In early 2013, Netgear launched the XS708E (8x 10GBASE-T with 1x shared 10G SFP+) unmanaged switch, the XS712T (12x 10GBASE-T with 2x shared 10G SFP+) smart managed switch and the XSM7224 (24x 10GBASE-T with 4x 10G SFP+) fully managed switch. Netgear is announcing the XS728T today, adding a new member to the smart managed switch family. The XS728T comes with 24x 10GBASE-T ports and 4x dedicated 10G SFP+ ports.

Netgear claims that the ProSafe XS728T is the industry's first 28-port 10-Gigabit Smart Managed Switch. It falls in the same category as the XS712T with respect to the management capabilities. We have been having a good experience using the XS712T in our 10G-capable NAS testbed. It is not a fully managed switch, but does manage to be cost-effective in the process.

Compared to the XS712T, the XS728T brings support static IPv6 routing. Netgear advertises L2+/Layer 3 Lite features in the XS-T series making them suitable for core switches in SMB environments. The datasheet provides information about the L2+ / L3 Lite features.

The performance aspects of the XS712T and the XS728T are summarized in the table below.

The datasheet provides detailed technical specifications. One of the aspects that caught my eye was the acoustic levels. While the XS712T was rated at 49.7 dBA (We use it in our testbed, and the noise is pretty much what makes the usage of the unit difficult during evaluation in a home lab setting), the XS728T comes in at 41.6 dBA. I was also curious about the core platform. Netgear indicated that the XS728T uses Marvell silicon inside. These are fabricated in a smaller process node (we believe it is the Alaska transceivers and some combination of Prestera DX packet processors fabricated in 28nm). These operate a bit cooler, reducing the thermal load. The number of fans in the XS728T has also been doubled to four (compared to two in the XS712T). Taken together, these changes have enabled Netgear to run the fans slower and generate less noise.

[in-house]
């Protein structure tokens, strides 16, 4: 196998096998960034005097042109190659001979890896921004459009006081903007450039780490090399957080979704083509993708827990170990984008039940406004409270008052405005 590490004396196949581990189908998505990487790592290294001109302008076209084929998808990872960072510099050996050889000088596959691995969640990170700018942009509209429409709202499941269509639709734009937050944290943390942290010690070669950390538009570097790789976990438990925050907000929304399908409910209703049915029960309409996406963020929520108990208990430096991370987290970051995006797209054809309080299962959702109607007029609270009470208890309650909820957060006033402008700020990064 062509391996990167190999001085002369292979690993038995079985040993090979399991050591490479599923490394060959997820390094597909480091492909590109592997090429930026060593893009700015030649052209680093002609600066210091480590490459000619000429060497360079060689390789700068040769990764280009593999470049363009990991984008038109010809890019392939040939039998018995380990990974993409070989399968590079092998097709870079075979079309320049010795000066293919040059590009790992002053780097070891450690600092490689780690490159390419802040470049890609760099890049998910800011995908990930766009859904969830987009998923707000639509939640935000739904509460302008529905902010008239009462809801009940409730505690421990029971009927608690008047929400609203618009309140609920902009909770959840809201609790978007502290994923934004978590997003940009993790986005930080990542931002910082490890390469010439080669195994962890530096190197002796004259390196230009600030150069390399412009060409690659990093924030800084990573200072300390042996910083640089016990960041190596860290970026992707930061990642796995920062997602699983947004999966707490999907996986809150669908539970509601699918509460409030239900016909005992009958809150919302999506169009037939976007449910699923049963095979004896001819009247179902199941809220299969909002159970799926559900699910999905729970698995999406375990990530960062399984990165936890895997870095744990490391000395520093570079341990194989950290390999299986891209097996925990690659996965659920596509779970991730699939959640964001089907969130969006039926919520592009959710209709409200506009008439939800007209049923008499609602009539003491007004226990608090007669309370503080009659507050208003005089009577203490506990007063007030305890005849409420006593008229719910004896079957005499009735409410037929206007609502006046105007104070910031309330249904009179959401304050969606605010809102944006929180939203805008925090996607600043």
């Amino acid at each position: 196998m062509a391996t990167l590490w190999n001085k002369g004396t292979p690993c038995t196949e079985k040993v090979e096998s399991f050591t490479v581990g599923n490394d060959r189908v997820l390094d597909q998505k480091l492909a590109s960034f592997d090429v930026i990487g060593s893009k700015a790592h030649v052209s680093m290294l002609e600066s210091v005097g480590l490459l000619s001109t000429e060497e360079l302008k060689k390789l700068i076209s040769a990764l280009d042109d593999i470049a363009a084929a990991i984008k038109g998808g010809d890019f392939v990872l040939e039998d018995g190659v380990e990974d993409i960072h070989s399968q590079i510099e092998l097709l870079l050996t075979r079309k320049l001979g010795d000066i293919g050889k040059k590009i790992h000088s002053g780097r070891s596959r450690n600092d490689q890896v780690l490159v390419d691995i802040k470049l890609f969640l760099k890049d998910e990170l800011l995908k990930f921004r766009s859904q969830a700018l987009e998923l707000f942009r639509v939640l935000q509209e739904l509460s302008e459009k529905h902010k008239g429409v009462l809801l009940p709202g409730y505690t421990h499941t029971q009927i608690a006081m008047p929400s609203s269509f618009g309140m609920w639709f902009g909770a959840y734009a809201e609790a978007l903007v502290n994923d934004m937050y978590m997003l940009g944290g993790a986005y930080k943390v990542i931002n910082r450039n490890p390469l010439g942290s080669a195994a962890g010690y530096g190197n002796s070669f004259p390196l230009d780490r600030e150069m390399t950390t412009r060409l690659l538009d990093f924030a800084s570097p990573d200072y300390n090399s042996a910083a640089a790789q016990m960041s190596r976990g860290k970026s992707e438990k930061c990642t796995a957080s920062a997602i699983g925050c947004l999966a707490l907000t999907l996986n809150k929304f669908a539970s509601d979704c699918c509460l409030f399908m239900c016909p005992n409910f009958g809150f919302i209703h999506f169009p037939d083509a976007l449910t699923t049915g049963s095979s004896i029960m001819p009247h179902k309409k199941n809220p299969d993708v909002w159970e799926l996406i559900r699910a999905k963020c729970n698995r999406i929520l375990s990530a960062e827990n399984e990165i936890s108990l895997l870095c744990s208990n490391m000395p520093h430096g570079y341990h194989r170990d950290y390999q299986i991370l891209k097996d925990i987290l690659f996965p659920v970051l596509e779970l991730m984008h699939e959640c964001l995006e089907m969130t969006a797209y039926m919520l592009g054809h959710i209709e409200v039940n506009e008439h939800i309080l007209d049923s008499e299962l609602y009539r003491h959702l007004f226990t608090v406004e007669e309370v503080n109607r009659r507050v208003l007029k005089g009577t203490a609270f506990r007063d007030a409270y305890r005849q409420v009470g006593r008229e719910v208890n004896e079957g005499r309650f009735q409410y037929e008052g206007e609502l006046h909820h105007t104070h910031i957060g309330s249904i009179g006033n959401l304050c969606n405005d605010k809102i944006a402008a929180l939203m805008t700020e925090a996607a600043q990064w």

The XS728T has a MSRP of $4624. However, as is usual with enterprise equipment, final pricing for end customers may vary from one reseller to another.


Source: Netgear

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  • extide - Monday, August 31, 2015 - link

    That's it. After ad's with sound that you cannot even stop/pause adblock is back ON.
  • Ian Cutress - Tuesday, September 1, 2015 - link

    If you see any like that, let us know via email, screenshot if possible. That shouldn't happen - someone's put in some bad ad code in the line and we'll fire it up the chain to change it. Chances are you might see different ads to the editors based on geolocation, so we can't see everything. But do please let us know.
  • btsfh - Tuesday, September 1, 2015 - link

    Honestly, if you do not know what ads you are serving, then I don't trust the site without adblock. If you want me to see your advertisers, then it is your responsibility to manage the ads and ensure they do not interfere with your customers, not your readers responsibility to tell you that your ad platform is intrusive, annoying, or malware laden. Until site owners understand that, the number of adblock users will only continue to increase
  • extide - Tuesday, September 1, 2015 - link

    It's the doritos ad. I will see if I can screencap it.
  • pixelstuff - Tuesday, September 1, 2015 - link

    Economically, what should someone use to have a 10Gbps trunk between two buildings with 1Gbps drops to each work station? Are there 1Gbps switches with 10Gbps fiber jacks?
  • prisonerX - Tuesday, September 1, 2015 - link

    There's nothing economical about 10Gb ethernet, but 1Gb switches with 10Gb ports are common.
  • Kumouri - Tuesday, September 1, 2015 - link

    There are quite a few 1Gb ethernet switches with 10Gb uplink ports. Two examples are Cisco SG500X-24 and SG500X-48. They have 24 (or 48) 10/100/1000 ports with 4 10Gb SFP+ ports, as well.
  • Squuiid - Tuesday, September 1, 2015 - link

    Still too loud for home use :(
  • icrf - Tuesday, September 1, 2015 - link

    I think the $4624 price tag kept it well out of home use already.
  • Kjella - Tuesday, September 1, 2015 - link

    And 24 devices that need 10GbE with a 4x10GbE uplink. Oh wait, I think I found the market:

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